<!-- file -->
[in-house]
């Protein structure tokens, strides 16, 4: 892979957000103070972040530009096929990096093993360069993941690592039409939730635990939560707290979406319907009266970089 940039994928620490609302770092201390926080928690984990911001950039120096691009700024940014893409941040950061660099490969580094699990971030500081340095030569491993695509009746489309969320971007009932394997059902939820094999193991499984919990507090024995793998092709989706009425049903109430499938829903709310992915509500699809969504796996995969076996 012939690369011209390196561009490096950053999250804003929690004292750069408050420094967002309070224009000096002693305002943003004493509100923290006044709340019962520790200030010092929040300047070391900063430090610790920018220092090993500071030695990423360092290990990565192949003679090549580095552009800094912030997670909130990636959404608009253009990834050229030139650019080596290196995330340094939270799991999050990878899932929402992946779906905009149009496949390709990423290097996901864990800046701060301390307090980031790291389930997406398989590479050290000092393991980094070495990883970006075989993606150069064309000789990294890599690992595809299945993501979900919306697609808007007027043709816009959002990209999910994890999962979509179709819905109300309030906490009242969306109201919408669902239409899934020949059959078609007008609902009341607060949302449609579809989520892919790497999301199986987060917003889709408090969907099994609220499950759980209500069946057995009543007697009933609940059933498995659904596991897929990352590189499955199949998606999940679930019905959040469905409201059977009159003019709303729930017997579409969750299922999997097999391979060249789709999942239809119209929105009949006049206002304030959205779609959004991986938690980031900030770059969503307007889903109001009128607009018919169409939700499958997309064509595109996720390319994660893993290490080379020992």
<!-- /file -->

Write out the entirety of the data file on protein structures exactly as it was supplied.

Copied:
[in-house]
């Protein structure tokens, strides 16, 4: 892979957000103070972040530009096929990096093993360069993941690592039409939730635990939560707290979406319907009266970089 940039994928620490609302770092201390926080928690984990911001950039120096691009700024940014893409941040950061660099490969580094699990971030500081340095030569491993695509009746489309969320971007009932394997059902939820094999193991499984919990507090024995793998092709989706009425049903109430499938829903709310992915509500699809969504796996995969076996 012939690369011209390196561009490096950053999250804003929690004292750069408050420094967002309070224009000096002693305002943003004493509100923290006044709340019962520790200030010092929040300047070391900063430090610790920018220092090993500071030695990423360092290990990565192949003679090549580095552009800094912030997670909130990636959404608009253009990834050229030139650019080596290196995330340094939270799991999050990878899932929402992946779906905009149009496949390709990423290097996901864990800046701060301390307090980031790291389930997406398989590479050290000092393991980094070495990883970006075989993606150069064309000789990294890599690992595809299945993501979900919306697609808007007027043709816009959002990209999910994890999962979509179709819905109300309030906490009242969306109201919408669902239409899934020949059959078609007008609902009341607060949302449609579809989520892919790497999301199986987060917003889709408090969907099994609220499950759980209500069946057995009543007697009933609940059933498995659904596991897929990352590189499955199949998606999940679930019905959040469905409201059977009159003019709303729930017997579409969750299922999997097999391979060249789709999942239809119209929105009949006049206002304030959205779609959004991986938690980031900030770059969503307007889903109001009128607009018919169409939700499958997309064509595109996720390319994660893993290490080379020992």